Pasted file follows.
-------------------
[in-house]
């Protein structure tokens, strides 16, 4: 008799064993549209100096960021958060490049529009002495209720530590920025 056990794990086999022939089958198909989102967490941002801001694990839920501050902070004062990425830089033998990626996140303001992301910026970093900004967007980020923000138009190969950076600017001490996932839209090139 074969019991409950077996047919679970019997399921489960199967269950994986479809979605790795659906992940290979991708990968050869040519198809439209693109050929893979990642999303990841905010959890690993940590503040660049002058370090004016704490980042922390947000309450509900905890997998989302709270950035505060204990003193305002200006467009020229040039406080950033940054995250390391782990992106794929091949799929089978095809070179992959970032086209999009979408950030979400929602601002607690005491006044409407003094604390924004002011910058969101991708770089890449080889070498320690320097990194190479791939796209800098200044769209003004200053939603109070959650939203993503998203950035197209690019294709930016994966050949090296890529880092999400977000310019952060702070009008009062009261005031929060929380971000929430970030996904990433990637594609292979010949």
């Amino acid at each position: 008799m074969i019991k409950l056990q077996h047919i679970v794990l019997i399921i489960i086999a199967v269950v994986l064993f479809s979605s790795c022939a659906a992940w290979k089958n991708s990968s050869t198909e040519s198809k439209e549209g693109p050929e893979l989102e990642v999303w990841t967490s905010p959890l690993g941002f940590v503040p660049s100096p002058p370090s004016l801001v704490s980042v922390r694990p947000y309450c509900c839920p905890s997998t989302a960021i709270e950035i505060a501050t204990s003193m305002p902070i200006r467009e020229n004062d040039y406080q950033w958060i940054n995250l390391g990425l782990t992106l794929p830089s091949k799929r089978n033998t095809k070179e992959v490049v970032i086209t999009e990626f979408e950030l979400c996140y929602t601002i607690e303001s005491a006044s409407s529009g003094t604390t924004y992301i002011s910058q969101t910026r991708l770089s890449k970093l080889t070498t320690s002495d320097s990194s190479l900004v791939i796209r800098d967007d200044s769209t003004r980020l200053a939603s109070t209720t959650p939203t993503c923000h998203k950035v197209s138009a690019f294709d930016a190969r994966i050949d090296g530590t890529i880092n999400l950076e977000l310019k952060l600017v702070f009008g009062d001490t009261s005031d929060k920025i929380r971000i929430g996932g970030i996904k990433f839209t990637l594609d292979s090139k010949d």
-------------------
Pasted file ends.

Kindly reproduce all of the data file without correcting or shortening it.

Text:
[in-house]
């Protein structure tokens, strides 16, 4: 008799064993549209100096960021958060490049529009002495209720530590920025 056990794990086999022939089958198909989102967490941002801001694990839920501050902070004062990425830089033998990626996140303001992301910026970093900004967007980020923000138009190969950076600017001490996932839209090139 074969019991409950077996047919679970019997399921489960199967269950994986479809979605790795659906992940290979991708990968050869040519198809439209693109050929893979990642999303990841905010959890690993940590503040660049002058370090004016704490980042922390947000309450509900905890997998989302709270950035505060204990003193305002200006467009020229040039406080950033940054995250390391782990992106794929091949799929089978095809070179992959970032086209999009979408950030979400929602601002607690005491006044409407003094604390924004002011910058969101991708770089890449080889070498320690320097990194190479791939796209800098200044769209003004200053939603109070959650939203993503998203950035197209690019294709930016994966050949090296890529880092999400977000310019952060702070009008009062009261005031929060929380971000929430970030996904990433990637594609292979010949």
């Amino acid at each position: 008799m074969i019991k409950l056990q077996h047919i679970v794990l019997i399921i489960i086999a199967v269950v994986l064993f479809s979605s790795c022939a659906a992940w290979k089958n991708s990968s050869t198909e040519s198809k439209e549209g693109p050929e893979l989102e990642v999303w990841t967490s905010p959890l690993g941002f940590v503040p660049s100096p002058p370090s004016l801001v704490s980042v922390r694990p947000y309450c509900c839920p905890s997998t989302a960021i709270e950035i505060a501050t204990s003193m305002p902070i200006r467009e020229n004062d040039y406080q950033w958060i940054n995250l390391g990425l782990t992106l794929p830089s091949k799929r089978n033998t095809k070179e992959v490049v970032i086209t999009e990626f979408e950030l979400c996140y929602t601002i607690e303001s005491a006044s409407s529009g003094t604390t924004y992301i002011s910058q969101t910026r991708l770089s890449k970093l080889t070498t320690s002495d320097s990194s190479l900004v791939i796209r800098d967007d200044s769209t003004r980020l200053a939603s109070t209720t959650p939203t993503c923000h998203k950035v197209s138009a690019f294709d930016a190969r994966i050949d090296g530590t890529i880092n999400l950076e977000l310019k952060l600017v702070f009008g009062d001490t009261s005031d929060k920025i929380r971000i929430g996932g970030i996904k990433f839209t990637l594609d292979s090139k010949d």